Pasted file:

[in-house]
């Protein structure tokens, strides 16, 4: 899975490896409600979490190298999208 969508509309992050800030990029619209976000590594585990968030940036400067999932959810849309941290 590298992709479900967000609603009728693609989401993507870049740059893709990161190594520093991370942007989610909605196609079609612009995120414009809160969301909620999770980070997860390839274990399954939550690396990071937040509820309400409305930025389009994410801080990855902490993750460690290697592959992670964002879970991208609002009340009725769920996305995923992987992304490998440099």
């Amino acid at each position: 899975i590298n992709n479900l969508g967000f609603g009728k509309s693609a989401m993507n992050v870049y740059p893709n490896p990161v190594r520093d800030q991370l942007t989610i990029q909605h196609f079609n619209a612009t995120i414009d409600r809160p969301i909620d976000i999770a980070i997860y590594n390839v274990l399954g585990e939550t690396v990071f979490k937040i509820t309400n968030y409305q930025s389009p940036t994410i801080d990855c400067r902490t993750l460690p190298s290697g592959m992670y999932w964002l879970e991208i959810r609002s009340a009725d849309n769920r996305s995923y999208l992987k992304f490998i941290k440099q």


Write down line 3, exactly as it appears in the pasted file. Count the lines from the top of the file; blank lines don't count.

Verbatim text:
């Amino acid at each position: 899975i590298n992709n479900l969508g967000f609603g009728k509309s693609a989401m993507n992050v870049y740059p893709n490896p990161v190594r520093d800030q991370l942007t989610i990029q909605h196609f079609n619209a612009t995120i414009d409600r809160p969301i909620d976000i999770a980070i997860y590594n390839v274990l399954g585990e939550t690396v990071f979490k937040i509820t309400n968030y409305q930025s389009p940036t994410i801080d990855c400067r902490t993750l460690p190298s290697g592959m992670y999932w964002l879970e991208i959810r609002s009340a009725d849309n769920r996305s995923y999208l992987k992304f490998i941290k440099q």